What is probably happening here is you have power to the light on one black, another black to the switch, and a return path along the whites. That is, the switch is AFTER the light.
This is generally unsafe as the light is still energized, even when the switch is off, and should be fixed regardless.
The first thing I'd do is beg/borrow/steel a non-contact voltage detector.
With everything still attached, switch the light off. If I'm right, the detector would read hot on BOTH black wires, and the whites will be un-energized. Flip the switch and the whites should be energized as well.
If this is indeed the situation, the fix is relatively easy. Turn the power off! Remove the existing light.
Figure out which pair is wired to the switch. The easiest way is to use a meter in resistance mode. Find the black-white pair that shows low resistance when the switch is on, and open circuit when switched off. Mark the white wire with a loop of electrical tape. This will be the switched hot.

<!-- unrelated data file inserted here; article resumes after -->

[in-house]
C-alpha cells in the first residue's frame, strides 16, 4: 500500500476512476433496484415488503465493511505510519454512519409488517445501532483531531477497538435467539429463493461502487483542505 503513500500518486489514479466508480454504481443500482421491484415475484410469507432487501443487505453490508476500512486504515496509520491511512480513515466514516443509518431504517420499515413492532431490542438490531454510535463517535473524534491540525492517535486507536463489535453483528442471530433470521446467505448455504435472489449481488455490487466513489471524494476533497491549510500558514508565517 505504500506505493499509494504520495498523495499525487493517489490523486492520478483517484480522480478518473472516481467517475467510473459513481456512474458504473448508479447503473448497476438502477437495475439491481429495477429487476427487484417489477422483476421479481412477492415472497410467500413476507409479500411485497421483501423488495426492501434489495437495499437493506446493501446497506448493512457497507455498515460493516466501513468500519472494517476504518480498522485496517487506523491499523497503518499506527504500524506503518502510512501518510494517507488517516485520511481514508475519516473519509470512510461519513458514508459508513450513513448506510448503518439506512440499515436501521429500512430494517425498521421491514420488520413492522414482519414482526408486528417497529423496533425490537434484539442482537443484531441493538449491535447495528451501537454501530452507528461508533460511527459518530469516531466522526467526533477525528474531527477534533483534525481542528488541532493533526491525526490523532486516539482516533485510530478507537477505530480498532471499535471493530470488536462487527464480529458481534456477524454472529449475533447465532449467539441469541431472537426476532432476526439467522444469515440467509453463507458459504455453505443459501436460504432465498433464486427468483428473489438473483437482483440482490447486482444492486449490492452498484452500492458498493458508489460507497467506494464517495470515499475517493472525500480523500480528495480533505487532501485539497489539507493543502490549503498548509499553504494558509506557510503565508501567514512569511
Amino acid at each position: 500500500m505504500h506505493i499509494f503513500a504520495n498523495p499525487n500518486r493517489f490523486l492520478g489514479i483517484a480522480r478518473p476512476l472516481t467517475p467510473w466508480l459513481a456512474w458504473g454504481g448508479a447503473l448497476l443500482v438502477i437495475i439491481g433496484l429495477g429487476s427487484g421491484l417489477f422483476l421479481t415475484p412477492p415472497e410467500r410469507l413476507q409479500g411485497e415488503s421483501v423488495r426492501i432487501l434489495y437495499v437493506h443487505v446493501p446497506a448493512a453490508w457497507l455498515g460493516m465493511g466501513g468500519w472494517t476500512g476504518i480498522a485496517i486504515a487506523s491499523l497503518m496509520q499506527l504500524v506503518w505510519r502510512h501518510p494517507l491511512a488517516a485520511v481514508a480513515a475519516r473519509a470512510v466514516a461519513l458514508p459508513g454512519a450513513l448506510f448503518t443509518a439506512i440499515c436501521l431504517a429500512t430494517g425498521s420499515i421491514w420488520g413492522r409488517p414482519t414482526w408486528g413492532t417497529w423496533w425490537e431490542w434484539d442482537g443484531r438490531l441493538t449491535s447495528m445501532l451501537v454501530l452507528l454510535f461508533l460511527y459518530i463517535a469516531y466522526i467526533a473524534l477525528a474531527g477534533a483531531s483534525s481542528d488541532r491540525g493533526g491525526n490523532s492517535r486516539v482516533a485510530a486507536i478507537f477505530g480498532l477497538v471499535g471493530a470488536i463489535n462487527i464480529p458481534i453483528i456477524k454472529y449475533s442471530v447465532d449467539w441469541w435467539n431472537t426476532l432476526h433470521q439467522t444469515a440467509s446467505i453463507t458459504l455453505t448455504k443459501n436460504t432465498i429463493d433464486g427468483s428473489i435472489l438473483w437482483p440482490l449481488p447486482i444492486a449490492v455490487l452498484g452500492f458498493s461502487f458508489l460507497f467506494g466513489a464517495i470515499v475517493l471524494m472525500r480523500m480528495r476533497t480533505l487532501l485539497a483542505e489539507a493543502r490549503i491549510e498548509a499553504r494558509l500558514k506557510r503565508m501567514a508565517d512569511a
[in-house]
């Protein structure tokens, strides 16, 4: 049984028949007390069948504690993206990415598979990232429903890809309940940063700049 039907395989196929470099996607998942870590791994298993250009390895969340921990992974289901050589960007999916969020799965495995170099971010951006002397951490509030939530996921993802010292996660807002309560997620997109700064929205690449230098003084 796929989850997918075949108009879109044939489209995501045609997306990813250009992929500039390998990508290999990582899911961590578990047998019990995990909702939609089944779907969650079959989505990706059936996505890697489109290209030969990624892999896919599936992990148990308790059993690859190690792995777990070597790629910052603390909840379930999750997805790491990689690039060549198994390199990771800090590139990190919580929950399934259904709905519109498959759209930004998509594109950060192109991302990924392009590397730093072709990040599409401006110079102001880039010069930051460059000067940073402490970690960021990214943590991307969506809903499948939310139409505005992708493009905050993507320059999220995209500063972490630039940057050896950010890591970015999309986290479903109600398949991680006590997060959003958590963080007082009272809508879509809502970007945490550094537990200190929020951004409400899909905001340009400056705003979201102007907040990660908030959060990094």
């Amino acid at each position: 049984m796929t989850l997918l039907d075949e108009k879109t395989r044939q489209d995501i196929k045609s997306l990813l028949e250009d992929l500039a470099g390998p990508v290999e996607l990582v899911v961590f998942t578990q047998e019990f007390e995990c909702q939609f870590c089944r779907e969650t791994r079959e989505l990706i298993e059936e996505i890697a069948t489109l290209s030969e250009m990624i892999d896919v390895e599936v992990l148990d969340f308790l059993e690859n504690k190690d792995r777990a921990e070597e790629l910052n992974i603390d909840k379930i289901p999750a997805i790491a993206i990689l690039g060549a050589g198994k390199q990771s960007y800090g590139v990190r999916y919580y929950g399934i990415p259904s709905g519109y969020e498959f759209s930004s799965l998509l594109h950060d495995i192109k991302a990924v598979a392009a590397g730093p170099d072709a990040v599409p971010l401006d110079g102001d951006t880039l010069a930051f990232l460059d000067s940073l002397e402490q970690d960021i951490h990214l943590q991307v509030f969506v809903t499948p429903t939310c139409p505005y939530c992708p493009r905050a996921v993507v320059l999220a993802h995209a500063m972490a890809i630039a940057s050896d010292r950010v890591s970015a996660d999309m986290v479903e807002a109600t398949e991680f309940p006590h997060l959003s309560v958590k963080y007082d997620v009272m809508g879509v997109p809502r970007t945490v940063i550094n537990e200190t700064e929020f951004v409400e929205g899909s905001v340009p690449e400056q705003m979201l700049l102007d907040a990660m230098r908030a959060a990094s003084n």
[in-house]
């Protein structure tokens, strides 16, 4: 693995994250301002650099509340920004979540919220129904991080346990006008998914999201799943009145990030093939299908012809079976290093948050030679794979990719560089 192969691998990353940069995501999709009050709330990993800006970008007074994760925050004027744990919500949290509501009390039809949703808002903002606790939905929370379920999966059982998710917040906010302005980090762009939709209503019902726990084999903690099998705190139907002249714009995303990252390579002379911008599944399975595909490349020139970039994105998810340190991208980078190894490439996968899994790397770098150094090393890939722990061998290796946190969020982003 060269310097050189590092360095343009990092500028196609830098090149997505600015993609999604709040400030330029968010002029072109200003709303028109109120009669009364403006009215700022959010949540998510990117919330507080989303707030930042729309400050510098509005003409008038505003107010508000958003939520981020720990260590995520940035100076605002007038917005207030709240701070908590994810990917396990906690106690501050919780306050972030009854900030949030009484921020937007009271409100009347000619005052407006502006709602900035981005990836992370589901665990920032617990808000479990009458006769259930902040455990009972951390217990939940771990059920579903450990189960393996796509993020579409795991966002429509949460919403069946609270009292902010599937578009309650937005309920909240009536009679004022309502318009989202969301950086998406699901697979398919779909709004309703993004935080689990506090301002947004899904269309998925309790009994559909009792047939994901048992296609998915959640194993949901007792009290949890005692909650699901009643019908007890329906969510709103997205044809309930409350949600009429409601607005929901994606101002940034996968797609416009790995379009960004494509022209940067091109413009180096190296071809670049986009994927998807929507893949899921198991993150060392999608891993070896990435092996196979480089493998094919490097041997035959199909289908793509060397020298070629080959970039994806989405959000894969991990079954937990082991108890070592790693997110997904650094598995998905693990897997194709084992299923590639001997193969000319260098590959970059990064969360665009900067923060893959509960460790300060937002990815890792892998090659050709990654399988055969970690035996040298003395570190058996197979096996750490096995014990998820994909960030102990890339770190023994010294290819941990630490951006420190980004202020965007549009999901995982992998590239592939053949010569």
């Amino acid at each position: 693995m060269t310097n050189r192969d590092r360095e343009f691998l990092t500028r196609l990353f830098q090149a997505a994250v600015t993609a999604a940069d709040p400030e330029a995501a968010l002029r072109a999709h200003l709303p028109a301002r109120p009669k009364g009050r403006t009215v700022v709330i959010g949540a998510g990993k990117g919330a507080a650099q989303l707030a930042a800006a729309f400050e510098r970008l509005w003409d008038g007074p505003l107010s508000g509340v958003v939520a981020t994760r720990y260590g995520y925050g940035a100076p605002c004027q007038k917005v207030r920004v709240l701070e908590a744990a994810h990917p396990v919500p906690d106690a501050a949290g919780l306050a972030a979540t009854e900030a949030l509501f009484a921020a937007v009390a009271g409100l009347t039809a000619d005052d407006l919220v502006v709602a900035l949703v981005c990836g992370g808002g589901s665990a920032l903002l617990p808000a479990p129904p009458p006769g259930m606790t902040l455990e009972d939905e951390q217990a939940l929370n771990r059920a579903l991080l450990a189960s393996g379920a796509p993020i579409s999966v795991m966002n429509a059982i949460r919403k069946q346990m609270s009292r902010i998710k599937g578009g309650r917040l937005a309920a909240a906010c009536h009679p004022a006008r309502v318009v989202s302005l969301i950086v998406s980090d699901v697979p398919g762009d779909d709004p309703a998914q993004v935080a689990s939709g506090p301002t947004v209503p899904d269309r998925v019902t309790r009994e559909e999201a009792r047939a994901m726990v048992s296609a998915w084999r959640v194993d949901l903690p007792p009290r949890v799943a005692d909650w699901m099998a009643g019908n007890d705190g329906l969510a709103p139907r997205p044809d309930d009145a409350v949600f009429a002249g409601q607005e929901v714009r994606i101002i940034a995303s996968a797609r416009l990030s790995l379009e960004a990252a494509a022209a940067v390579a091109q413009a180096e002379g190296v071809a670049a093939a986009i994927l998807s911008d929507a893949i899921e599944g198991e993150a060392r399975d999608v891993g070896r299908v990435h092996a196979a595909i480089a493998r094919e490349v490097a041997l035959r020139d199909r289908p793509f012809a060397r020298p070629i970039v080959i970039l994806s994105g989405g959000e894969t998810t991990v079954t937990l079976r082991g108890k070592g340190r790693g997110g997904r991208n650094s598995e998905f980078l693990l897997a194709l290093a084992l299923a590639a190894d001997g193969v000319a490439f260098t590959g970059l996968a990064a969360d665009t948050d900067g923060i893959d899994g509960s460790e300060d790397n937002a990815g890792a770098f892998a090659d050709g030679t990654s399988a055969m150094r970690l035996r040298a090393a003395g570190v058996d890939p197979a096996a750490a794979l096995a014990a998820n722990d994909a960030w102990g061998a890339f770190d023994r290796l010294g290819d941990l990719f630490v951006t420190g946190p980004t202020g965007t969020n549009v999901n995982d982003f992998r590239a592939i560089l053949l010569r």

Now wire the blacks together with an appropriate wire nut, and make sure it's a secure connection. You should not be able to see any copper.
Wire the switched hot (the white wire marked with tape) to the black wire of the new fixture. Wire the remaining white to the white wire of the fixture. Make sure you've grounded the fixture according to the manufacturers instructions.
Mount the fixture, and turn the power back on.